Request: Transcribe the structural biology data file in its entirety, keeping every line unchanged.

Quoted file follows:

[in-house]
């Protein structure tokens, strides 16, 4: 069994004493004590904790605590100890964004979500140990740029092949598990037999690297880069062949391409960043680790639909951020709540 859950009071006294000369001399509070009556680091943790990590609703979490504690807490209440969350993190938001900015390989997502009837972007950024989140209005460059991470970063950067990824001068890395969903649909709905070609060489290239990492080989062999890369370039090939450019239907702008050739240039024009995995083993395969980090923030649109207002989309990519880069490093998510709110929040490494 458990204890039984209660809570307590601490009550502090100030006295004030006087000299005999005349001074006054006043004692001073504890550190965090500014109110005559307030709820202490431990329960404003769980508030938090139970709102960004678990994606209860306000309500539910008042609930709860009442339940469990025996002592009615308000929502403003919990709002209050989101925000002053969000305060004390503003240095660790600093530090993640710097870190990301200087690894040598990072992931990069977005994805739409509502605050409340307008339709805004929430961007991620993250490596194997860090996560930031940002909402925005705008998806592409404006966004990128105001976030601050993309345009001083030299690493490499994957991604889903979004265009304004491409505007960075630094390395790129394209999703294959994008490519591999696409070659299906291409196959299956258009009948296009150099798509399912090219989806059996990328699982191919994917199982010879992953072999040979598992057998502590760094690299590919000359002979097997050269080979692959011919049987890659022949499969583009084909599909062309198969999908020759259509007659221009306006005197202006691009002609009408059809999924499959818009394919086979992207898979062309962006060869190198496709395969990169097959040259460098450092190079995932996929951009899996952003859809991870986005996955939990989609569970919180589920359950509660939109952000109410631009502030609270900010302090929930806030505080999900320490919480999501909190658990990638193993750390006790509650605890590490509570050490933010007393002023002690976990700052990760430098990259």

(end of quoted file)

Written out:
[in-house]
């Protein structure tokens, strides 16, 4: 069994004493004590904790605590100890964004979500140990740029092949598990037999690297880069062949391409960043680790639909951020709540 859950009071006294000369001399509070009556680091943790990590609703979490504690807490209440969350993190938001900015390989997502009837972007950024989140209005460059991470970063950067990824001068890395969903649909709905070609060489290239990492080989062999890369370039090939450019239907702008050739240039024009995995083993395969980090923030649109207002989309990519880069490093998510709110929040490494 458990204890039984209660809570307590601490009550502090100030006295004030006087000299005999005349001074006054006043004692001073504890550190965090500014109110005559307030709820202490431990329960404003769980508030938090139970709102960004678990994606209860306000309500539910008042609930709860009442339940469990025996002592009615308000929502403003919990709002209050989101925000002053969000305060004390503003240095660790600093530090993640710097870190990301200087690894040598990072992931990069977005994805739409509502605050409340307008339709805004929430961007991620993250490596194997860090996560930031940002909402925005705008998806592409404006966004990128105001976030601050993309345009001083030299690493490499994957991604889903979004265009304004491409505007960075630094390395790129394209999703294959994008490519591999696409070659299906291409196959299956258009009948296009150099798509399912090219989806059996990328699982191919994917199982010879992953072999040979598992057998502590760094690299590919000359002979097997050269080979692959011919049987890659022949499969583009084909599909062309198969999908020759259509007659221009306006005197202006691009002609009408059809999924499959818009394919086979992207898979062309962006060869190198496709395969990169097959040259460098450092190079995932996929951009899996952003859809991870986005996955939990989609569970919180589920359950509660939109952000109410631009502030609270900010302090929930806030505080999900320490919480999501909190658990990638193993750390006790509650605890590490509570050490933010007393002023002690976990700052990760430098990259």